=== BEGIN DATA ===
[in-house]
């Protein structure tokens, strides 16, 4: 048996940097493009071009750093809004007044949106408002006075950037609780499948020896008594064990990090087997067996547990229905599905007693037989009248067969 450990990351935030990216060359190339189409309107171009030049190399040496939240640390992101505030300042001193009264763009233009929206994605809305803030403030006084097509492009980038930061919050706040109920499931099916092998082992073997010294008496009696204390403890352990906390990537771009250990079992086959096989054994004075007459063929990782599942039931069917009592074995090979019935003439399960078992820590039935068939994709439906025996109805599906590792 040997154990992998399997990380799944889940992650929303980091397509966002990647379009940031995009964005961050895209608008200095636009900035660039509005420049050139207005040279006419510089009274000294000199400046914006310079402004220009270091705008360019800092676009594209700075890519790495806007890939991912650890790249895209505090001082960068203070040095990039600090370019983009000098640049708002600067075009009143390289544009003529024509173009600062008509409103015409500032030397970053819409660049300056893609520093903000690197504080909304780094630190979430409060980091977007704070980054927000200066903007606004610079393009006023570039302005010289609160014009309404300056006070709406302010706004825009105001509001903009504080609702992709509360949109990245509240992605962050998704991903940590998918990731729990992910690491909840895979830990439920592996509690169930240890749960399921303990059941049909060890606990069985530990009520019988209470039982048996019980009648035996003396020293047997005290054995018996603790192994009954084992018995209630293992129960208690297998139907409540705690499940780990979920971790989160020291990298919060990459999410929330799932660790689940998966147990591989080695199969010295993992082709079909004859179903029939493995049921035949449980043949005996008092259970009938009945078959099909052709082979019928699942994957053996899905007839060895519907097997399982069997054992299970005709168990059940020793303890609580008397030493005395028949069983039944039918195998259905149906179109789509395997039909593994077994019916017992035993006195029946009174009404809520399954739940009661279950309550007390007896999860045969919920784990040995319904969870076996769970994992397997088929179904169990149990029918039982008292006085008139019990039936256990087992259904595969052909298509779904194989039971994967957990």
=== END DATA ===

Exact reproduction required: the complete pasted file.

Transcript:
[in-house]
């Protein structure tokens, strides 16, 4: 048996940097493009071009750093809004007044949106408002006075950037609780499948020896008594064990990090087997067996547990229905599905007693037989009248067969 450990990351935030990216060359190339189409309107171009030049190399040496939240640390992101505030300042001193009264763009233009929206994605809305803030403030006084097509492009980038930061919050706040109920499931099916092998082992073997010294008496009696204390403890352990906390990537771009250990079992086959096989054994004075007459063929990782599942039931069917009592074995090979019935003439399960078992820590039935068939994709439906025996109805599906590792 040997154990992998399997990380799944889940992650929303980091397509966002990647379009940031995009964005961050895209608008200095636009900035660039509005420049050139207005040279006419510089009274000294000199400046914006310079402004220009270091705008360019800092676009594209700075890519790495806007890939991912650890790249895209505090001082960068203070040095990039600090370019983009000098640049708002600067075009009143390289544009003529024509173009600062008509409103015409500032030397970053819409660049300056893609520093903000690197504080909304780094630190979430409060980091977007704070980054927000200066903007606004610079393009006023570039302005010289609160014009309404300056006070709406302010706004825009105001509001903009504080609702992709509360949109990245509240992605962050998704991903940590998918990731729990992910690491909840895979830990439920592996509690169930240890749960399921303990059941049909060890606990069985530990009520019988209470039982048996019980009648035996003396020293047997005290054995018996603790192994009954084992018995209630293992129960208690297998139907409540705690499940780990979920971790989160020291990298919060990459999410929330799932660790689940998966147990591989080695199969010295993992082709079909004859179903029939493995049921035949449980043949005996008092259970009938009945078959099909052709082979019928699942994957053996899905007839060895519907097997399982069997054992299970005709168990059940020793303890609580008397030493005395028949069983039944039918195998259905149906179109789509395997039909593994077994019916017992035993006195029946009174009404809520399954739940009661279950309550007390007896999860045969919920784990040995319904969870076996769970994992397997088929179904169990149990029918039982008292006085008139019990039936256990087992259904595969052909298509779904194989039971994967957990």